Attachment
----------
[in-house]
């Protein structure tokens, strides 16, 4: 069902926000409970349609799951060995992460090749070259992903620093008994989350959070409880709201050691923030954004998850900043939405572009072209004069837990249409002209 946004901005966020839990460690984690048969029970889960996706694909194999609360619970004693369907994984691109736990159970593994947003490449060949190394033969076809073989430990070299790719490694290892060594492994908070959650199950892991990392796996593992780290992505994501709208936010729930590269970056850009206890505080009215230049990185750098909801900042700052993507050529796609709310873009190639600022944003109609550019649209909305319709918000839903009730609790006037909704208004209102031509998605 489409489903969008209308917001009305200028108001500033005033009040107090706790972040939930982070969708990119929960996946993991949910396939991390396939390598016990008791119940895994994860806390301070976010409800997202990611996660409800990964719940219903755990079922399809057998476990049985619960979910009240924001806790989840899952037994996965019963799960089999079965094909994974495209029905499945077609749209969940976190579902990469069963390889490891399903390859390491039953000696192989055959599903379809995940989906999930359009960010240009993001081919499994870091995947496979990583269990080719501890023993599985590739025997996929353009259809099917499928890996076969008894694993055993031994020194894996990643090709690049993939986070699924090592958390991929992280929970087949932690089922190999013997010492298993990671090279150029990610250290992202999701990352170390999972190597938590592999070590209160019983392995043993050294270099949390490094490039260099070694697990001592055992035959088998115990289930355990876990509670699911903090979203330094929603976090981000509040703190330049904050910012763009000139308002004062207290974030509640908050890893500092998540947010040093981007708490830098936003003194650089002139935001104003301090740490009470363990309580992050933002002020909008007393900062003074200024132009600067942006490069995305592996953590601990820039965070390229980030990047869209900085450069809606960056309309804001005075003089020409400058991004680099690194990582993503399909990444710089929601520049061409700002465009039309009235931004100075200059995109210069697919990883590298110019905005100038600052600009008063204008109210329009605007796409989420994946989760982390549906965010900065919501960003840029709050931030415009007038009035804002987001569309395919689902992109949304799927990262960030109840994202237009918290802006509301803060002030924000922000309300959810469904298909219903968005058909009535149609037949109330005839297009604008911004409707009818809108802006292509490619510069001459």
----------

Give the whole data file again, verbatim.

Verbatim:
[in-house]
């Protein structure tokens, strides 16, 4: 069902926000409970349609799951060995992460090749070259992903620093008994989350959070409880709201050691923030954004998850900043939405572009072209004069837990249409002209 946004901005966020839990460690984690048969029970889960996706694909194999609360619970004693369907994984691109736990159970593994947003490449060949190394033969076809073989430990070299790719490694290892060594492994908070959650199950892991990392796996593992780290992505994501709208936010729930590269970056850009206890505080009215230049990185750098909801900042700052993507050529796609709310873009190639600022944003109609550019649209909305319709918000839903009730609790006037909704208004209102031509998605 489409489903969008209308917001009305200028108001500033005033009040107090706790972040939930982070969708990119929960996946993991949910396939991390396939390598016990008791119940895994994860806390301070976010409800997202990611996660409800990964719940219903755990079922399809057998476990049985619960979910009240924001806790989840899952037994996965019963799960089999079965094909994974495209029905499945077609749209969940976190579902990469069963390889490891399903390859390491039953000696192989055959599903379809995940989906999930359009960010240009993001081919499994870091995947496979990583269990080719501890023993599985590739025997996929353009259809099917499928890996076969008894694993055993031994020194894996990643090709690049993939986070699924090592958390991929992280929970087949932690089922190999013997010492298993990671090279150029990610250290992202999701990352170390999972190597938590592999070590209160019983392995043993050294270099949390490094490039260099070694697990001592055992035959088998115990289930355990876990509670699911903090979203330094929603976090981000509040703190330049904050910012763009000139308002004062207290974030509640908050890893500092998540947010040093981007708490830098936003003194650089002139935001104003301090740490009470363990309580992050933002002020909008007393900062003074200024132009600067942006490069995305592996953590601990820039965070390229980030990047869209900085450069809606960056309309804001005075003089020409400058991004680099690194990582993503399909990444710089929601520049061409700002465009039309009235931004100075200059995109210069697919990883590298110019905005100038600052600009008063204008109210329009605007796409989420994946989760982390549906965010900065919501960003840029709050931030415009007038009035804002987001569309395919689902992109949304799927990262960030109840994202237009918290802006509301803060002030924000922000309300959810469904298909219903968005058909009535149609037949109330005839297009604008911004409707009818809108802006292509490619510069001459």